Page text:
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Molecular basis for prey relocation in viperid snakes

Overview of attention for article published in BMC Biology, March 2013
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About this Attention Score

  • In the top 5% of all research outputs scored by Altmetric
  • High Attention Score compared to outputs of the same age (97th percentile)

Citations

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99 Mendeley
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Title
Molecular basis for prey relocation in viperid snakes
Published in
BMC Biology, March 2013
DOI 10.1186/1741-7007-11-20
Pubmed ID
Authors

Anthony J Saviola, David Chiszar, Chardelle Busch, Stephen P Mackessy

Abstract

Vertebrate predators use a broad arsenal of behaviors and weaponry for overcoming fractious and potentially dangerous prey. A unique array of predatory strategies occur among snakes, ranging from mechanical modes of constriction and jaw-holding in non-venomous snakes, to a chemical means, venom, for quickly dispatching prey. However, even among venomous snakes, different prey handling strategies are utilized, varying from the strike-and-hold behaviors exhibited by highly toxic elapid snakes to the rapid strike-and-release envenomation seen in viperid snakes. For vipers, this mode of envenomation represents a minimal risk predatory strategy by permitting little contact with or retaliation from prey, but it adds the additional task of relocating envenomated prey which has wandered from the attack site. This task is further confounded by trails of other unstruck conspecific or heterospecific prey. Despite decades of behavioral study, researchers still do not know the molecular mechanism which allows for prey relocation.

Twitter Demographics

The data shown below were collected from the profiles of 13 tweeters who shared this research output. Click here to find out more about how the information was compiled.

Mendeley readers

The data shown below were compiled from readership statistics for 99 Mendeley readers of this research output. Click here to see the associated Mendeley record.

Geographical breakdown

Country Count As %
United States 2 2%
Sudan 1 1%
Germany 1 1%
United Kingdom 1 1%
Portugal 1 1%
Unknown 93 94%

Demographic breakdown

Readers by professional status Count As %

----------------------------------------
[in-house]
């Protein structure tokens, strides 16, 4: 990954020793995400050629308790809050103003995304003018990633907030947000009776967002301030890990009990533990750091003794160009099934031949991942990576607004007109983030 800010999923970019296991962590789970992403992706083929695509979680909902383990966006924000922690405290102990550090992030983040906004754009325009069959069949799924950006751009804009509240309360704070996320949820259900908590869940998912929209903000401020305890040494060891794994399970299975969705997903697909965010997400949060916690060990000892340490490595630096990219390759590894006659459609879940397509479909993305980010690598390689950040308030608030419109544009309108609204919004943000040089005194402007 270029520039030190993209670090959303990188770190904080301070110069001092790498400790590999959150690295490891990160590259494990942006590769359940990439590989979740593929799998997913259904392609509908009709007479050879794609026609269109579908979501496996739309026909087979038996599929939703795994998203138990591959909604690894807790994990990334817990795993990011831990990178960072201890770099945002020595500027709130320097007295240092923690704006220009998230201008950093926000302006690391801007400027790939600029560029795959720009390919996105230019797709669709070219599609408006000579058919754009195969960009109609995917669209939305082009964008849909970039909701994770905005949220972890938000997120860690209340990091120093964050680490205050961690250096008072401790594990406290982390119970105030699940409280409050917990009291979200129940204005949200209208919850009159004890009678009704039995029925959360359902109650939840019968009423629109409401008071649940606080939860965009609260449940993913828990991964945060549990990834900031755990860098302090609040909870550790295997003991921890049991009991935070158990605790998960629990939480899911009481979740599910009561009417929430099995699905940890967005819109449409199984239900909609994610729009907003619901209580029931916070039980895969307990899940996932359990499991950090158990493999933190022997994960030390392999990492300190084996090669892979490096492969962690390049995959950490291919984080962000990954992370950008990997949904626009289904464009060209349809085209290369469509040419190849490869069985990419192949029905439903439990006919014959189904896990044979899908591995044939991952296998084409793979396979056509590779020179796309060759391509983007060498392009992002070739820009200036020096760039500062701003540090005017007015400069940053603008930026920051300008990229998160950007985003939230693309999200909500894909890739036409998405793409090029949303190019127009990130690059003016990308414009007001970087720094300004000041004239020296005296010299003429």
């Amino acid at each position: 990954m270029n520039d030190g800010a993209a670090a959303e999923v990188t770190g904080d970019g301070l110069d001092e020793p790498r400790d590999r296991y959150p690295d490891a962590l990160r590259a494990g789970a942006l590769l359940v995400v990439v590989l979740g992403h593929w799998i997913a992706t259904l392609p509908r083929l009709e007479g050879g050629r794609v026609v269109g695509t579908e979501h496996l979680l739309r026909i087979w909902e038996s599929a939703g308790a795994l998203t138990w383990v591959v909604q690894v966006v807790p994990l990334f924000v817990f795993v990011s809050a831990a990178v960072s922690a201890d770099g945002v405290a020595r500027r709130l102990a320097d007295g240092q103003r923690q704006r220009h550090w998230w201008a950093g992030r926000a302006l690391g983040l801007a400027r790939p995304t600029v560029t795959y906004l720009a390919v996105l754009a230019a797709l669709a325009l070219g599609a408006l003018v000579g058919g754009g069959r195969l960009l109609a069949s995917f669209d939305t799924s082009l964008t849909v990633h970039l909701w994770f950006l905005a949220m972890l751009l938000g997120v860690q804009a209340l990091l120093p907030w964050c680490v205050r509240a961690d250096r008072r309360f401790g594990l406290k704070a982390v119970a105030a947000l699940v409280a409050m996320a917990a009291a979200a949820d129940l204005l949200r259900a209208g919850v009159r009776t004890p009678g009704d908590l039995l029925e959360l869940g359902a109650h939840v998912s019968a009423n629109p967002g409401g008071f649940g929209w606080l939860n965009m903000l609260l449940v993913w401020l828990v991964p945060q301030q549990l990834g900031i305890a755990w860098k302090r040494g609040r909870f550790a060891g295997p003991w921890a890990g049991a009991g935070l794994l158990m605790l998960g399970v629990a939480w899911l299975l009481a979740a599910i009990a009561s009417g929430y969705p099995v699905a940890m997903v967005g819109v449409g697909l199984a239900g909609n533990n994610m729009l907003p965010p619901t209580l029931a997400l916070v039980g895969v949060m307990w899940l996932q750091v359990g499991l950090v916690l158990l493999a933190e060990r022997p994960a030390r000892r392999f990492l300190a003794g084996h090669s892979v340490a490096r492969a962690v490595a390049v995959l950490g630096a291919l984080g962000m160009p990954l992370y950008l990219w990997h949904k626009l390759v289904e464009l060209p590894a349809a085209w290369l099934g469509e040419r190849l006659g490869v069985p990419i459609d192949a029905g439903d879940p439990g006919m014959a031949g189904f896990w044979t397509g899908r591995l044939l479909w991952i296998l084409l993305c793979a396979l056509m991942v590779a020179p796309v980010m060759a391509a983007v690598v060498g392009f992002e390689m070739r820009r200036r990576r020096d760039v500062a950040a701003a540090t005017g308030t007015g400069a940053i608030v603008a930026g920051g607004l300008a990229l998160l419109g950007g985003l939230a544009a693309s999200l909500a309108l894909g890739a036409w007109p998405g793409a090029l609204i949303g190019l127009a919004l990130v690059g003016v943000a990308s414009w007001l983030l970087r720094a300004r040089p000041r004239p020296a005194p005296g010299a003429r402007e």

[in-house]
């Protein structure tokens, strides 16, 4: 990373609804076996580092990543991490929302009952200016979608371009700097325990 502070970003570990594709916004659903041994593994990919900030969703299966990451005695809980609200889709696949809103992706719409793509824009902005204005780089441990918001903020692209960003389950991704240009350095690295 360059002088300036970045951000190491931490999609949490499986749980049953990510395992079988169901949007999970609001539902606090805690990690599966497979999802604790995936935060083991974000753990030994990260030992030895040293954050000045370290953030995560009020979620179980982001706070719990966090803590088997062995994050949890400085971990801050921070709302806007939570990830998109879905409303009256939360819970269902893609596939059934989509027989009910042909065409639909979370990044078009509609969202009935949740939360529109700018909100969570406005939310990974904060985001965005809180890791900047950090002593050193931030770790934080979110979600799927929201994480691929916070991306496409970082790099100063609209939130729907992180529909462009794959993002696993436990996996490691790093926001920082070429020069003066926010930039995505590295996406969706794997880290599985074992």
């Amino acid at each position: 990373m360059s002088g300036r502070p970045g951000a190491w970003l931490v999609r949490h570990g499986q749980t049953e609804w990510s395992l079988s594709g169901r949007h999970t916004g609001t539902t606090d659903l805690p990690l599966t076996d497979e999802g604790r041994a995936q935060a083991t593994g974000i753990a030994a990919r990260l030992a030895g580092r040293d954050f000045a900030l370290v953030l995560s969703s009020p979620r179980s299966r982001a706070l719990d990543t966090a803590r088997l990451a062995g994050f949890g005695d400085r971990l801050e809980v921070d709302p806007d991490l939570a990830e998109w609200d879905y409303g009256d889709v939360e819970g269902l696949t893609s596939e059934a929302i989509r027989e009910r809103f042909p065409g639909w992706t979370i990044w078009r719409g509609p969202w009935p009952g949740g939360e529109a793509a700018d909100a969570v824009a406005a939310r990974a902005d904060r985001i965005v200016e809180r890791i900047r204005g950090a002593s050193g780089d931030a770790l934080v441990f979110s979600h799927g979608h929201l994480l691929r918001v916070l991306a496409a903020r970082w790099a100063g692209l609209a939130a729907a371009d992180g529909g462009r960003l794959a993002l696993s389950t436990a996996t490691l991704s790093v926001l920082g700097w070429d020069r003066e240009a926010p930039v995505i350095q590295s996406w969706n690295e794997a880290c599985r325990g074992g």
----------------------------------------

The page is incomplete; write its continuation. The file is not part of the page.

Researcher 20 20%
Student > Ph. D. Student 19 19%
Student > Master 15 15%
Student > Bachelor 12 12%
Professor 6 6%
Other 19 19%
Unknown 8 8%
Readers by discipline Count As %
Agricultural and Biological Sciences 54 55%
Biochemistry, Genetics and Molecular Biology 16 16%
Environmental Science 5 5%
Neuroscience 3 3%
Chemistry 2 2%
Other 9 9%
Unknown 10 10%

Attention Score in Context

This research output has an Altmetric Attention Score of 46. This is our high-level measure of the quality and quantity of online attention that it has received. This Attention Score, as well as the ranking and number of research outputs shown below, was calculated when the research output was last mentioned on 11 March 2016.
All research outputs
#609,339
of 18,837,663 outputs
Outputs from BMC Biology
#153
of 1,626 outputs
Outputs of similar age
#4,688
of 163,988 outputs
Outputs of similar age from BMC Biology
#1
of 1 outputs
Altmetric has tracked 18,837,663 research outputs across all sources so far. Compared to these this one has done particularly well and is in the 96th percentile: it's in the top 5% of all research outputs ever tracked by Altmetric.
So far Altmetric has tracked 1,626 research outputs from this source. They typically receive a lot more attention than average, with a mean Attention Score of 19.9. This one has done particularly well, scoring higher than 90% of its peers.
Older research outputs will score higher simply because they've had more time to accumulate mentions. To account for age we can compare this Altmetric Attention Score to the 163,988 tracked outputs that were published within six weeks on either side of this one in any source. This one has done particularly well, scoring higher than 97% of its contemporaries.
We're also able to compare this research output to 1 others from the same source and published within six weeks on either side of this one. This one has scored higher than all of them